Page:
Cutting Turkey from F-35 program to damage ties: Foreign Ministry
Turkey called on the United States to correct “its mistake” of suspending the country from the F-35 fighter jet program, as it will “cause irreparable wounds” in strategic relations,” the Foreign Ministry said on July 17.
“This unilateral step contradicts with the spirit of alliance and does not rely on any legitimate justification,” the ministry said in a statement.
“It is unfair to remove Turkey, one of the main partners in the F-35 program,” it said, adding claims that the S-400 system will jeopardize sensitive information about F-35 technologies are “baseless”.
“The fact that our proposal to form a working group with the participation of NATO on this issue has been left unanswered is the most obvious evidence of the prejudice on the U.S. side and the lack of will to resolve the issue in good faith,” the ministry said.
The ministry highlighted that the United States must show the importance it attaches to Turkey’s friendship, not just with rhetoric but with action, especially in the fight against ISIL, the PKK/PYD/YPG and FETÖ.
“It is of great importance to maintain the understanding reached at the meeting between President Erdoğan and President Trump in Osaka, held in the margins of the G20 Summit.
“We call upon the United States to return from this mistake that will cause irreparable wounds in our strategic relations,” said the ministry.
Earlier on July 17, the U.S. government announced it is removing Turkey from the F-35 stealth fighter program, following through on threats to do so over Ankara’s purchase of the Russian S-400 anti-air missile system.
The Trump administration had threatened to expel Turkey from the F-35 fighter program if it acquired the S-400 from Russia, warning the system could be used by Moscow to covertly attain secret information on the stealth fighter.
The delivery of S-400 components began last week and is ongoing with 14 shipments of related equipment so far having landed in Turkey over the last six days.
Turkish pilots and maintenance staff who were sent to the United States to train on the platform are being notified that they will have to leave the country by the end of the month.
The process will be completed by the end of March 2020, the Pentagon’s acquisition and procurement chief Ellen Lord told reporters in a major break with a key NATO ally.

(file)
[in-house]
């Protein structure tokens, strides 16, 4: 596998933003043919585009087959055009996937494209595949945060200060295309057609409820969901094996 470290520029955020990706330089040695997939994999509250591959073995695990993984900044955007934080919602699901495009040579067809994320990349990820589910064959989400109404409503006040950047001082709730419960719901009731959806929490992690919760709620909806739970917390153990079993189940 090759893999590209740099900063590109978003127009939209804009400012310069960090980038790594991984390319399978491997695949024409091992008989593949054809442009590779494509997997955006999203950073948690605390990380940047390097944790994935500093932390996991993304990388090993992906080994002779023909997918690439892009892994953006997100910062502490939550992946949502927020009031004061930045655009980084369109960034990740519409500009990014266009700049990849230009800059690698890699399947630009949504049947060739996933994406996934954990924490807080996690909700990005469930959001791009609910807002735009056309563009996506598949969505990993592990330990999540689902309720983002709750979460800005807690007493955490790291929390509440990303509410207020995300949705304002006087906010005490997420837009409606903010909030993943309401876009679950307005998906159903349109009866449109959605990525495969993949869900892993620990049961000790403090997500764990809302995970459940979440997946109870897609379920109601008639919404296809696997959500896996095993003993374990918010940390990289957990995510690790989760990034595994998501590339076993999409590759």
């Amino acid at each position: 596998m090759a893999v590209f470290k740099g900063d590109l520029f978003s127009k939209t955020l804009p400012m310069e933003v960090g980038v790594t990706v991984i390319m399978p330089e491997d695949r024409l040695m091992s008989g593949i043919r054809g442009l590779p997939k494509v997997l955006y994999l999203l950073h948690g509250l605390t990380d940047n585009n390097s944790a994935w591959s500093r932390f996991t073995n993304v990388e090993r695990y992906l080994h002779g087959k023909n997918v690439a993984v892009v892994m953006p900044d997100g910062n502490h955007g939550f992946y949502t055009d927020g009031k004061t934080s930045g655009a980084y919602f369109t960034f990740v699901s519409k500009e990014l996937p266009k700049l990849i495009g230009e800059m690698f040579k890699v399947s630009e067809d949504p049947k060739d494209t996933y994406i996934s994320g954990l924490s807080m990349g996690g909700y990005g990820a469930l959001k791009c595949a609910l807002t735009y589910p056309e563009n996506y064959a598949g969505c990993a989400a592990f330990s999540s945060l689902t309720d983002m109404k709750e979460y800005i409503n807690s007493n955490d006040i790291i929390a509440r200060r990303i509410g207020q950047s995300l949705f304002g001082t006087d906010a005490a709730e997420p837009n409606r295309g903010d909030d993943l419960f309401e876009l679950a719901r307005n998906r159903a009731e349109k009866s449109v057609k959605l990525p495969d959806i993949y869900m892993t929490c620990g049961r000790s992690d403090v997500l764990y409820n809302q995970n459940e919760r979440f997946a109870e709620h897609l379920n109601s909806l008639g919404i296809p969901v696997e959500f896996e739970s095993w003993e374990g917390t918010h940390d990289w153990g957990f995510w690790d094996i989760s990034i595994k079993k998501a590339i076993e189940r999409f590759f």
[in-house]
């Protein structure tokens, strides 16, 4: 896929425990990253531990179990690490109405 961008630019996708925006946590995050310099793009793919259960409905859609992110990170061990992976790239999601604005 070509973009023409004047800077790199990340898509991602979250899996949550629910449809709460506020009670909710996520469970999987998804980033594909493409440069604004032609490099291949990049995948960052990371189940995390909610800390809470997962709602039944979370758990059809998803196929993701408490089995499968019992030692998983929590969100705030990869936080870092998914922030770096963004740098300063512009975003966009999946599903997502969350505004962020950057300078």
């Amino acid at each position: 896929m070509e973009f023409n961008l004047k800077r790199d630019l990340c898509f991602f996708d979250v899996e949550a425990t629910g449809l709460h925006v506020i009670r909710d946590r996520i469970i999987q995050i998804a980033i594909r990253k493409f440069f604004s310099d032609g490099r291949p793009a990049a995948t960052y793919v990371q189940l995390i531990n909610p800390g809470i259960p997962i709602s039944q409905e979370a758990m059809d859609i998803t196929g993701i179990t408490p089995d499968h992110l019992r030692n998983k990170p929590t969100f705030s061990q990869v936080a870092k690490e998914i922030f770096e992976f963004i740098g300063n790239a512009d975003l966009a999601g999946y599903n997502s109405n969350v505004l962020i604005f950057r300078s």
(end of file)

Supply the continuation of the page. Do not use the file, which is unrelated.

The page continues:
“The U.S. still values our strategic partnership with Turkey,” Lord said. “The Department of Defense and the U.S. government more broadly have worked very hard to chart an alternative path that would enable Turkey to acquire air defense systems within NATO alliance standards for interoperability and still allow Turkey to remain within the F-35 partnership.”
“Much of the F-35’s strength lies in its stealth capabilities,” said Lord. “So the ability to detect those capabilities would jeopardize the long-term security of the F-35 program.”
A White House statement issued just before the Defense Department briefed reporters was not specific on the matter.
F-35 program countries were in “consensus” on Turkey’s removal, Lord said.
In the short-term, Turkey’s share of F-35 parts production will be shifted to U.S. suppliers, “but this will gradually open up to program partners,” Lord said, noting that Turkey’s removal will have “minimal impact” on the overall program.
Turkey stands to lose over $9 billion in program work share from the over 900 parts it was to make over the life of the program, she added.
The status of the money Turkey put down to purchase the fifth-generation aircraft is uncertain, however, with the Pentagon official saying only that “we’re discussing the specifics about the aircraft they have purchased so far.”
Turkey’s role much broader than F-35: NATO chief
NATO’s secretary-general on July 17 praised Turkey’s role in the alliance hours after the United States formally initiated the process to expel it from the F-35 fighter jet program.
Speaking at the Aspen Institute’s annual security forum in Colorado, Jens Stoltenberg said he was concerned over Turkey’s expulsion.
“I am concerned about the consequences of the Turkish decision because it means Turkey will not be part of the F-35 program,” he said.
“It is not good; bad for all of us,” he added.
“Turkey’s contribution to NATO runs much deeper and much broader than the F-35. That is important,” said Stoltenberg, adding the international coalition in Syria could have defeated ISIL “because of the contributions of Turkey.”
“We used the bases, infrastructure, and Turkey played a key part in that fight,” he said, adding that Turkish troops are contributing to different missions and operations, citing Kosovo and Afghanistan.
He also said that no other NATO member suggested excluding Turkey from the F-35 program “because we all see that we are dependent on each other.”
Stoltenberg reiterated that the S-400 could not become part of NATO’s shared missile defense, but Turkey has aircraft and radars that would remain part of the system.
“The S-400, it’s not possible to integrate into the integrated NATO air defense and missile system, which is about sharing radar pictures, about joint air policing, which is about shared capabilities. And Turkey has not asked for that,” Stoltenberg said.
“My responsibility is partly to try to help solve the issue. But as long as the issue is not solved, we need to minimize negative consequences,” he added.